Libraries and APIs attached to even official applications can be a conduit for security problems. Here's how to cover your tracks.
Go to a business conference — it doesn’t really matter which one — and chances are you’ll find at least a few well-dressed people squatting or sitting on the floor of the convention center, their smartphone plugged into the wall in an act of pure desperation.
The same thing often happens for remote workers who look for that one table in the coffee shop sitting next to an outlet, or the executive forced to take an unnecessary trip to a nearby shopping mall so she can pop her smartphone into a free charging station for a few minutes.
This is the unspoken source of anxiety that everyone who enjoys the power of mobile computing to get closer to customers and boost productivity doesn’t like to admit: from the moment you first pick it up every day, the clock on your smartphone’s battery life is ticking.
In the worst-case scenarios, you might find yourself having to travel back to your office after your smartphone dies, leaving an important business email or task unfinished. Or you have to admit to a customer you’ll need to follow up on the conversation later, because your phone’s battery is nearly dead.
Your smartphone battery shouldn’t be the equivalent of a coworker who gets exhausted before all the work you have to do as a team is complete.
A Balancing Act
Making a device that is beautiful as well as powerful is a difficult balancing act that many manufacturers struggle with. How do you create a thin, sleek smartphone with a bright, high resolution screen and powerful processor, and fit a battery into it that doesn’t make the whole thing feel like the “bricks” of the past? While R&D departments around the world work on the next innovation in battery technology, current designers still struggle to fit lithium ion batteries, which can only provide so much power, into an aesthetically pleasing package.
With its latest smartphones like the Galaxy Note10 and Note10+, Samsung has confronted this challenge from several angles. From the industrial design and advanced hardware components to intelligent power management tools, everything is geared to support greater battery life while still delivering performance and innovative productivity features.
What Determines Battery Life?
Batteries are typically rated in milliampere hours (mAh), which measures how long a battery will last before it needs to be recharged. The most obvious way to improve battery life is by taking a “bigger is better” approach. The Note10+, for example, boasts a 4,300mAh battery, compared to 4,000mAh in the Note9. That’s a 7.5 percent jump.
Go Mobile-Only With DeX
Your comprehensive guide to rolling out a mobile-only solution for your workers. Download Now
There are other ways to make batteries last longer, however. The Note10, for example, includes an Octacore application processor leveraging 7nm lithography, versus 10nm in the Note9. That not only translates into a CPU and GPU that runs faster — the smaller lithography is also more energy-efficient.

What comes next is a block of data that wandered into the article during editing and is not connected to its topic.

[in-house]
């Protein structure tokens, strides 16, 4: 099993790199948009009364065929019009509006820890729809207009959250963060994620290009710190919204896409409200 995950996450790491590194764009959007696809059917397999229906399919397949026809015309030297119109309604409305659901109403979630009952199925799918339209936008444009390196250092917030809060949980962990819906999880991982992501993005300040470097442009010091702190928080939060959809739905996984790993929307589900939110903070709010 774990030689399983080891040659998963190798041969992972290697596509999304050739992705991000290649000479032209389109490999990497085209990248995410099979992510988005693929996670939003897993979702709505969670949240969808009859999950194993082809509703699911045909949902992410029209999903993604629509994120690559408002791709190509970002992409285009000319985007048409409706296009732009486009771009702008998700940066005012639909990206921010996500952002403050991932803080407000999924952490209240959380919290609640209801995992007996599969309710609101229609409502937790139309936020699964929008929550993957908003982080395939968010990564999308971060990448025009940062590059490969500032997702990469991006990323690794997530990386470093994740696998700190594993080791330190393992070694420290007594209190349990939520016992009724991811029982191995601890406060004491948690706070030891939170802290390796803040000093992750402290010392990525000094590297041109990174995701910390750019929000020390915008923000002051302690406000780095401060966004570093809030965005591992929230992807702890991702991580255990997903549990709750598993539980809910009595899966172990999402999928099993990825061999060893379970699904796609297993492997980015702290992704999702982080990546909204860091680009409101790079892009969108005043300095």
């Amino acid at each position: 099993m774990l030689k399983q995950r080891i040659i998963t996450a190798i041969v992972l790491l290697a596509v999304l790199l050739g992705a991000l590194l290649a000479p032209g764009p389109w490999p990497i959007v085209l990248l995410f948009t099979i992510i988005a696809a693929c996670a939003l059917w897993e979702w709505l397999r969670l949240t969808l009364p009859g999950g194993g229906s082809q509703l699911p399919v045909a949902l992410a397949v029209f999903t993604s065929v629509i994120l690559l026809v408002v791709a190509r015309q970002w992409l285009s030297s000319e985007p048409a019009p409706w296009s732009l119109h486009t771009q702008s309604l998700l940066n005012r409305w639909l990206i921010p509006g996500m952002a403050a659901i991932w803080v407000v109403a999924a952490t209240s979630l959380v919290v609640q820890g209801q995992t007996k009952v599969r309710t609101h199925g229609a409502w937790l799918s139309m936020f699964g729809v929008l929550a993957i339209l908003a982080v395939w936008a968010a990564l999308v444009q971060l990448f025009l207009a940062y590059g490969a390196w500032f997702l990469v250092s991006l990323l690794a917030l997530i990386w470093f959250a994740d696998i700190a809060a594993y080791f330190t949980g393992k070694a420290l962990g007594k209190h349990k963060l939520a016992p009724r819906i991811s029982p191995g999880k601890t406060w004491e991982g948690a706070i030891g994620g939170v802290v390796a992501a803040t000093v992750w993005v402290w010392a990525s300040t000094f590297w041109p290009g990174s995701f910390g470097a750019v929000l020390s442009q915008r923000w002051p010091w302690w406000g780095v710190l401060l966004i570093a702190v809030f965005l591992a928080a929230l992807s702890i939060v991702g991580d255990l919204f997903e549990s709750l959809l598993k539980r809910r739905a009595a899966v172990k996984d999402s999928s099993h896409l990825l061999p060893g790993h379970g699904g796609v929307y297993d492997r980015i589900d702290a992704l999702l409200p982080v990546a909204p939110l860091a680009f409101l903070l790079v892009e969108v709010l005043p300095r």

The other core component impacting battery life is the display. Here, Samsung’s use of Dynamic AMOLED technology delivers not just incredible resolution and a brighter screen for outdoor viewing, but signicantly lower power consumption compared to LCD or earlier AMOLED displays.
Intelligent Power Management
We’ve all gotten used to intelligent assistants and applications that adapt to our needs. In some respects, though, managing the power we need to keep our devices working is just as critical as many of the other tasks we’ve automated.
A case in point is the Note10’s intelligent power management capabilities, which use an algorithm to optimize battery usage by analyzing the way you work. In addition to standard power saving modes that can be set manually by the user, the Note10 offers an adaptive power-saving option. You may, for example, leave your device relatively idle in the morning while attending staff meetings, but need peak periods of juice for time spent multitasking in the afternoon. With adaptive power saving, your Note10 will automatically minimize power-guzzling apps and features when you don’t need them, while boosting screen brightness and processor performance when it’s required.
Worried about waking up in the morning to find your battery dead? Set a Bixby Routine to detect when you forget to place your phone on the charger at night and preserve valuable battery life for the day ahead.
Super Fast Charging
Even with all of these power-saving smarts, at some point you are going to need a top-up. Having to wait for hours while your phone charges represents wasted time that could have been better spent serving customers and helping coworkers.
To enable faster charging, the Note10 supports the USB Power Delivery standard. Both the Note10 and the Note10+ come with a 25W Super-Fast Charger in the box, delivering up to 3 amps to give your phone a much faster charge than stardard 1 amp or 700mA chargers. For Note10+ users, there is also the option of purchasing a 45W charger for an even faster power-up.
Successful businesses are always keeping an eye on the numbers, but for mobile workers, one of the most important numbers is the percentage of battery life they have left on their device. The Note10 is all about spending more time doing more. In other words, it’s a smartphone built for the new way you work. More power to you!
Learn more about next-level Galaxy Note10, and take advantage of our special business offers on the latest devices. Or get a free guide to rolling out a mobile-only solution for your workers using Samsung DeX.